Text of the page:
The variety of experience, being able to stand atop a glacier one day and to be in a tropical rainforest the next. Remote private lodges tucked between mountains where one can experience true solitude.

Jacada Travel

The remote Atacama Desert in South America
Image provided by Jacada Travel

Q: What shouldn’t be missed in South America?

A: Taking a more private experience of Patagonia and visiting the glaciers where the crowds don’t visit. Experiencing the unique atmosphere of Trancoso in Brazil, or flying over the Amazon by hydroplane to reach your luxury riverboat deep in the pristine rainforest.

Q: What are some of your favorite luxury memories in South America?

A: Watching the sunset in the Colca Valley of Peru on my own with not a sound around me. Flying over the amazing landscape of the Pantanal wetlands in Brazil, a lattice of green and blue with brilliant white light shimmering on the top.

Q: What are some of your favorite luxury moments elsewhere In the world? 

A: Outside of Latin America, it has to be my time in Africa. Lying in my large tent in the Okavango Delta listening to the sound of the elephants right outside of the tent or watching the sun set from a coppice in the Samburu area of Kenya, joined by the local Samburu people as I relaxed and took in the landscape.

Q: What’s still on your dream list of luxury experiences in the world?

A: I would really very much like to get up close with the gorillas.

Q: What does Jacada offer that other travel services don’t?

A: An amazing attention to detail, from start to finish. We’ve all lived in the places that we work with, so we have a unique insight into the way the country works and how to genuinely get the best out of your time there. It’s very much like plugging into a vast network of friends.

We’ve always felt that travel is a very personal experience so we listen well and ensure our guests have the trip they are looking for. We hand pick our guides and select the right guide for the right client. We know many of the lodge/hotel managers personally and are in touch before the arrival of every client to ensure they get a special welcome on our behalf.

Jacaa Travel in the Galapagos

Galapagos Penguins are the only penguins that live in the wild north of the Eguator. Image provided by Jacada Travel.

Q: Your company sent out a press release predicting that your Travel Designers will be the future of luxury travel. What is a Travel Designer?

A: We put together a complete experience from an intimate, personal knowledge of the area the guest will be travelling to. There’s so much detail involved, from choosing the correct guide, to selecting a restaurant you will like for your trip. Or even adding in little touches and surprises.

Q: How is it different than a travel agent?

A: First of all we are not selling an “off-the-shelf product” and are really not just a booking service. The knowledge and the depth of planning that is involved from our end is exhaustive. We go the extra mile to ensure our guests have a trip that is perfect for them and it is something that we can personally vouch for on a first-hand basis.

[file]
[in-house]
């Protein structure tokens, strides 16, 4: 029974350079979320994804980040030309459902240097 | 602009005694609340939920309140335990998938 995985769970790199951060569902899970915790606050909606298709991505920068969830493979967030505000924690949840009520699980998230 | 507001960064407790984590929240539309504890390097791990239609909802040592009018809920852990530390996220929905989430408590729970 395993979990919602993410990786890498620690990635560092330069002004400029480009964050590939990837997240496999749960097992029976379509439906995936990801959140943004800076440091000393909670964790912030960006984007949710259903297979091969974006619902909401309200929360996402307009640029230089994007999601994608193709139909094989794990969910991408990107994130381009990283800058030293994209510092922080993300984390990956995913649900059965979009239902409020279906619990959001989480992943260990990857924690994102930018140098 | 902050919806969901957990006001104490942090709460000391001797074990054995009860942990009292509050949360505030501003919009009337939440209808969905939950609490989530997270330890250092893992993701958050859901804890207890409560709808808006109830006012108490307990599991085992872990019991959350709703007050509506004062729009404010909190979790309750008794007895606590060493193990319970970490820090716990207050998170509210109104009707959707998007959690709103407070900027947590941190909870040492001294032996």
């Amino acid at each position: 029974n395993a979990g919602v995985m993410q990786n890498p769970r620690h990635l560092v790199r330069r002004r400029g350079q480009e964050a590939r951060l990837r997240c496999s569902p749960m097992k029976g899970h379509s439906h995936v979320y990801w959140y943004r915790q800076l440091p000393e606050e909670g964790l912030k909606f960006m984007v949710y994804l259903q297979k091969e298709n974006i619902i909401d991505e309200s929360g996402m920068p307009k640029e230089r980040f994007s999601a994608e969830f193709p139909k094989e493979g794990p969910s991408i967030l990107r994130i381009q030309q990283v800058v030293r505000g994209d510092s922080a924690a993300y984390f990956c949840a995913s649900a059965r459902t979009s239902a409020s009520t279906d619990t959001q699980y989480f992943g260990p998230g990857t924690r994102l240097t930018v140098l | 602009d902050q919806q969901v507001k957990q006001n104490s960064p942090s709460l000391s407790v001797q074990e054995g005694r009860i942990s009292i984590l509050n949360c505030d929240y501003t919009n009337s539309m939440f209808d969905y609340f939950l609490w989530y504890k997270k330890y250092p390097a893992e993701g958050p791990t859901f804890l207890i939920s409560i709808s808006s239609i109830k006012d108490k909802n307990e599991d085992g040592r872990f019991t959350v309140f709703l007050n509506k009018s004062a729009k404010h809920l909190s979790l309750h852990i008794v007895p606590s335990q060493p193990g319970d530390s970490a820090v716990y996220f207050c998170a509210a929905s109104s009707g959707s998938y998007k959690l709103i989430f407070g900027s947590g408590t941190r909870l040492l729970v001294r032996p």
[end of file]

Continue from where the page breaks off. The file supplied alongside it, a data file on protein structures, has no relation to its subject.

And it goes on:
Q: What do you predict is a trend in South American and African luxury travel?

A: We are trying to push the boundaries ourselves for our clients, creating brand new ways of experiencing the most remote, pristine, and beautiful areas away from the crowds for a privileged few.

Q: What will be offered within five years that isn’t now?

A: I think more “experience-based” properties are likely to spring up in remote locations, where clients can experience comfort in a unique, pristine environment.

Q: What are the three most popular Luxury Jacada trips?

A: In South America

  • Luxury Peru Explorer, which takes in the Amazon, Machu Picchu and Cusco
  • Luxury Argentina Explorer, which takes in Patagonia, the wine Region, and Buenos Aires

In Africa

  • Safari Wine and Waterfalls Tour, which takes in Cape Town, Wine Lands, Safari and Victoria Falls.

Q: Do you have any stories to share about how a Jacada trip changed someone’s life?

A: We had a couple on their honeymoon in Argentina. They were actually lodge managers of a safari lodge in the Okavango Delta in Botswana. After their trip, they enjoyed Argentina so much that they moved there!

by Lisa TE Sonne for Luxury Travel Mavens

 Photographs provided by Jacada Travel

Jacada Travel in Africa

Rhinos in Africa

Snorkeling may be the easiest entry for traveling underwater — home to some of the greatest destinations, attractions, and wonders.  Snorkelers stay in the upper layer of water, where sunlight dances and the full array of colors are still visible for memories and photography.  Floating gently on the sea and peering down at nature’s life force in motion is soothing meditation, relaxing exploration, and privileged access.Scorpion Fish of La Paz, Mexico

I am passionate about scuba, small submersibles, and the emerging infrastructure of underwater tourism, but I would never give up the basic joy and beauty available through snorkeling.

Some of my favorite snorkeling memories are in the Sea of Cortez, the Galapagos, Palau and Papua New Guinea. Just getting to be there is a luxury – and then there’s snorkeling!

Baja’s Sea of Cortez

To see sea lion pups twist and twirl in a 360-degree aqua-ballet around you, head to the rookeries in the Sea of Cortez, “the world’s aquarium.” This UNESCO World Heritage Site and Biosphere Reserve is a long finger of water between the Mexican mainland and the skinny peninsula below California known as “Baja,”  The Sea of Cortez was made famous by writer-biologist John Steinbeck and oceanographer Jacques Cousteau.